President Biden on Thursday signed a bill awarding the Congressional Gold Medal to the police forces that battled Capitol rioters on Jan. 6 — while bizarrely comparing the officers to student athletes who fight off crowds that “jump” them at rival high schools.
Biden called the frenzied crowd of then-President Donald Trump’s supporters “extremists and terrorists” and said that “we cannot allow history to be rewritten.”
But the president also attempted to hail the officers for their bravery with a surprising comparison to what he said was the type of people he knew from his hometowns in Scranton, Pennsylvania, and Claymont, Delaware.
“All kidding aside, I got to know you,” Biden said to officers in attendance at the White House Rose Garden event.
“You’re the same ones after a ballgame in a visiting field who come walking out of the gym after you won and you may get jumped by the other team or their supporters. You may be all by yourself, the only one standing there, when you watch six people jump one of our teammates. What the hell would you do? You’d jump in, you’d jump in, knowing you’re gonna have the hell beat out of you, too.”
Concluding the head-turning analogy, Biden said, “A police officer is not what you do, it’s who you are.”
The bill signed by Biden awards the Congressional Gold Medal to the US Capitol Police and DC Metropolitan Police Department for fighting off Trump supporters who smashed into the Capitol and disrupted certification of Biden’s victory in the Electoral College.
A Senate version of the legislation would have given a Congressional Gold Medal specifically to Capitol Police Officer Eugene Goodman, who led the first wave of pro-Trump rioters away from an unsecured Senate door. The rioters later broke into the Senate chamber — at least two of them armed with plastic handcuffs.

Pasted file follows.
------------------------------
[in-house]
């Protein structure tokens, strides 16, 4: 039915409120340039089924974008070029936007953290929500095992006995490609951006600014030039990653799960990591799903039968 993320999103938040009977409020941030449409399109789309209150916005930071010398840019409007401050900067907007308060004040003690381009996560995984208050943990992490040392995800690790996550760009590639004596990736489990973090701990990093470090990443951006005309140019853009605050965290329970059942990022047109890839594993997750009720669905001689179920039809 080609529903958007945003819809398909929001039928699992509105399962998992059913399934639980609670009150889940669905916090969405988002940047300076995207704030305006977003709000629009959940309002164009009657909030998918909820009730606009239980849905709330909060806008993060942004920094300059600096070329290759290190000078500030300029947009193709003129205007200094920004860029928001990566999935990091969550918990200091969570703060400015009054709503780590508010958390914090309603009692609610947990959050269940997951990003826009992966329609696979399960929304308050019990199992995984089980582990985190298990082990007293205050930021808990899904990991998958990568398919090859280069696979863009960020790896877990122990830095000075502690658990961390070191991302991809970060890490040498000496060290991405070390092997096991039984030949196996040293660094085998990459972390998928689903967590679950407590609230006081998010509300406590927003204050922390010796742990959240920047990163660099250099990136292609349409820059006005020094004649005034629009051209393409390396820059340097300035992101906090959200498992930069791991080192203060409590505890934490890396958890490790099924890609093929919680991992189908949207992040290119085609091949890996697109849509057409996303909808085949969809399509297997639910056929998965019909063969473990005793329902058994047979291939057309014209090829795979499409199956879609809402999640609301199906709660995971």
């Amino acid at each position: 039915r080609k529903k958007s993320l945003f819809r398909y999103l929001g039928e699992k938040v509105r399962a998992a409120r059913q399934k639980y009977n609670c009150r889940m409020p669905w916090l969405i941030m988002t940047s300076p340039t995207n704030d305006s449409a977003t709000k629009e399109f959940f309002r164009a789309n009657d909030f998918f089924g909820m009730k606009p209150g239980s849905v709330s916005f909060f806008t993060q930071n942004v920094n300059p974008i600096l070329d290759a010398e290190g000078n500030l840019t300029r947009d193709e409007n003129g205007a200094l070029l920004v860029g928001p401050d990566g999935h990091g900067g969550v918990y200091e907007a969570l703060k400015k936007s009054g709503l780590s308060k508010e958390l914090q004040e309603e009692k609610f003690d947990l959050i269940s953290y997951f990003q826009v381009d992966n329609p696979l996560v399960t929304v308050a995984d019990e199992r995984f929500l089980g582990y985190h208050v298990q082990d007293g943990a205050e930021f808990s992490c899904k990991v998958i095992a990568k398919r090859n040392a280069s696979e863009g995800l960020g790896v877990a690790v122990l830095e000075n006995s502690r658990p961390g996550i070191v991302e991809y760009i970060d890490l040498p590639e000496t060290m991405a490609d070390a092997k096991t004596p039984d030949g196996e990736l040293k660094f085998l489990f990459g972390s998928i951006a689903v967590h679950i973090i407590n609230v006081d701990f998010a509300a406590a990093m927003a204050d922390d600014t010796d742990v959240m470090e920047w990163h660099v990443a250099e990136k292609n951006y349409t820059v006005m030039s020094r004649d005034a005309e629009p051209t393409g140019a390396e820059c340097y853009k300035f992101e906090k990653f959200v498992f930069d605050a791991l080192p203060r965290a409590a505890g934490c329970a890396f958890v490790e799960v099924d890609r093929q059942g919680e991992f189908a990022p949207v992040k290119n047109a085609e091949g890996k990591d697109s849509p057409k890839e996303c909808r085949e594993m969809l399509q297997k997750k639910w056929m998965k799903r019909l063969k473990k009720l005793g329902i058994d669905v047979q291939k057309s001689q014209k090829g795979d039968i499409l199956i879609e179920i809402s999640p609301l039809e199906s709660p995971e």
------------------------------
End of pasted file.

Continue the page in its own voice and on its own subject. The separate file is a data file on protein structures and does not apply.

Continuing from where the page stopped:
The Senate unanimously voted in February to give Goodman the award after an emotional day of proceedings during Trump’s impeachment trial for allegedly inciting the riot. But Congress ultimately went with a version pushed by House Speaker Nancy Pelosi (D-Calif.) that did not give the award to any specific officer.
In the Rose Garden, Biden acknowledged the death of US Capitol Police officer Brian Sicknick, who died of a stroke after battling the mob, and the deaths by suicide of several officers who were at the Capitol that day.
At one point in his remarks, Biden appeared to wipe tears from his eyes.
“My fellow Americans, let’s remember what this was all about. It was a violent attempt to overturn the will of the American people, to seek power at all costs, to replace the ballot with brute force,” he said.
“It breaks my heart. It breaks the heart of the nation to remember that you were assaulted by thousands of violent insurrectionists at the Capitol of the United States of America,” Biden said.
“The fallen in my view are casualties in a struggle for the soul of America. A struggle that they didn’t start, a struggle we didn’t seek and a struggle that by the grace of God we will win.”
Biden said that Democrats and Republicans should work together “to restore decency, honor and respect for our system of government.”
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